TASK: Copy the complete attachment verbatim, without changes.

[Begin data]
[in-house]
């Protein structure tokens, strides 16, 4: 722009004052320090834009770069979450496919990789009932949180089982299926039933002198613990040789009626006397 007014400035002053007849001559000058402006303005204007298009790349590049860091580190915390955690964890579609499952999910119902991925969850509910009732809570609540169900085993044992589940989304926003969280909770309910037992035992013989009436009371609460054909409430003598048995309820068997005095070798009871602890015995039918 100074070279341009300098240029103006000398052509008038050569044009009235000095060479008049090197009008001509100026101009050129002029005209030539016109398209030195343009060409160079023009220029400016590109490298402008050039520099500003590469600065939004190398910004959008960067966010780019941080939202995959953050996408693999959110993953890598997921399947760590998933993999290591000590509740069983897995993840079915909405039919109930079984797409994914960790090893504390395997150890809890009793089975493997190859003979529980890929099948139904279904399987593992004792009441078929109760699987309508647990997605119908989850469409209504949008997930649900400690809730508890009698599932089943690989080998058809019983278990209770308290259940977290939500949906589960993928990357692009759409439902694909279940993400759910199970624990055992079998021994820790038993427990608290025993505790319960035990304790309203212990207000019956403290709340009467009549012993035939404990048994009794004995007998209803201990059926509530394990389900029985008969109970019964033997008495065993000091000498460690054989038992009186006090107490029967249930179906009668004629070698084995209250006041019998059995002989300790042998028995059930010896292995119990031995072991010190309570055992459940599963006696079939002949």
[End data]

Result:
[in-house]
């Protein structure tokens, strides 16, 4: 722009004052320090834009770069979450496919990789009932949180089982299926039933002198613990040789009626006397 007014400035002053007849001559000058402006303005204007298009790349590049860091580190915390955690964890579609499952999910119902991925969850509910009732809570609540169900085993044992589940989304926003969280909770309910037992035992013989009436009371609460054909409430003598048995309820068997005095070798009871602890015995039918 100074070279341009300098240029103006000398052509008038050569044009009235000095060479008049090197009008001509100026101009050129002029005209030539016109398209030195343009060409160079023009220029400016590109490298402008050039520099500003590469600065939004190398910004959008960067966010780019941080939202995959953050996408693999959110993953890598997921399947760590998933993999290591000590509740069983897995993840079915909405039919109930079984797409994914960790090893504390395997150890809890009793089975493997190859003979529980890929099948139904279904399987593992004792009441078929109760699987309508647990997605119908989850469409209504949008997930649900400690809730508890009698599932089943690989080998058809019983278990209770308290259940977290939500949906589960993928990357692009759409439902694909279940993400759910199970624990055992079998021994820790038993427990608290025993505790319960035990304790309203212990207000019956403290709340009467009549012993035939404990048994009794004995007998209803201990059926509530394990389900029985008969109970019964033997008495065993000091000498460690054989038992009186006090107490029967249930179906009668004629070698084995209250006041019998059995002989300790042998028995059930010896292995119990031995072991010190309570055992459940599963006696079939002949």